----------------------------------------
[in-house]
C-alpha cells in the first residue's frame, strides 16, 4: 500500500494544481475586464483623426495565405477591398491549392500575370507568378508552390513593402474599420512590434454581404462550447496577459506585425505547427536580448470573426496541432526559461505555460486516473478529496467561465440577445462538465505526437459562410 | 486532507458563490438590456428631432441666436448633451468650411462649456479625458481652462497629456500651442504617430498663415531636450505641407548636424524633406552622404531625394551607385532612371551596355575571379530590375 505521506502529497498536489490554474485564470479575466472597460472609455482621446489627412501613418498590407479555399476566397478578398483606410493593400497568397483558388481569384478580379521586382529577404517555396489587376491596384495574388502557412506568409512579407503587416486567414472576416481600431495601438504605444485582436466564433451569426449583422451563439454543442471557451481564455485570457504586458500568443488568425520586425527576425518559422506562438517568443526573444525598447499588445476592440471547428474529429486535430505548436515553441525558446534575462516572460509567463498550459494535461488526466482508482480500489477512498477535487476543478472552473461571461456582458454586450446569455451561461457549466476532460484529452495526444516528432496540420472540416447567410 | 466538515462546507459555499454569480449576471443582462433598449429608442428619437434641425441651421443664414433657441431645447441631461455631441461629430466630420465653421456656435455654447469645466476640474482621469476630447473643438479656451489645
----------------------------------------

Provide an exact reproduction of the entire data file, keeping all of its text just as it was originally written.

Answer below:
[in-house]
C-alpha cells in the first residue's frame, strides 16, 4: 500500500494544481475586464483623426495565405477591398491549392500575370507568378508552390513593402474599420512590434454581404462550447496577459506585425505547427536580448470573426496541432526559461505555460486516473478529496467561465440577445462538465505526437459562410 | 486532507458563490438590456428631432441666436448633451468650411462649456479625458481652462497629456500651442504617430498663415531636450505641407548636424524633406552622404531625394551607385532612371551596355575571379530590375 505521506502529497498536489490554474485564470479575466472597460472609455482621446489627412501613418498590407479555399476566397478578398483606410493593400497568397483558388481569384478580379521586382529577404517555396489587376491596384495574388502557412506568409512579407503587416486567414472576416481600431495601438504605444485582436466564433451569426449583422451563439454543442471557451481564455485570457504586458500568443488568425520586425527576425518559422506562438517568443526573444525598447499588445476592440471547428474529429486535430505548436515553441525558446534575462516572460509567463498550459494535461488526466482508482480500489477512498477535487476543478472552473461571461456582458454586450446569455451561461457549466476532460484529452495526444516528432496540420472540416447567410 | 466538515462546507459555499454569480449576471443582462433598449429608442428619437434641425441651421443664414433657441431645447441631461455631441461629430466630420465653421456656435455654447469645466476640474482621469476630447473643438479656451489645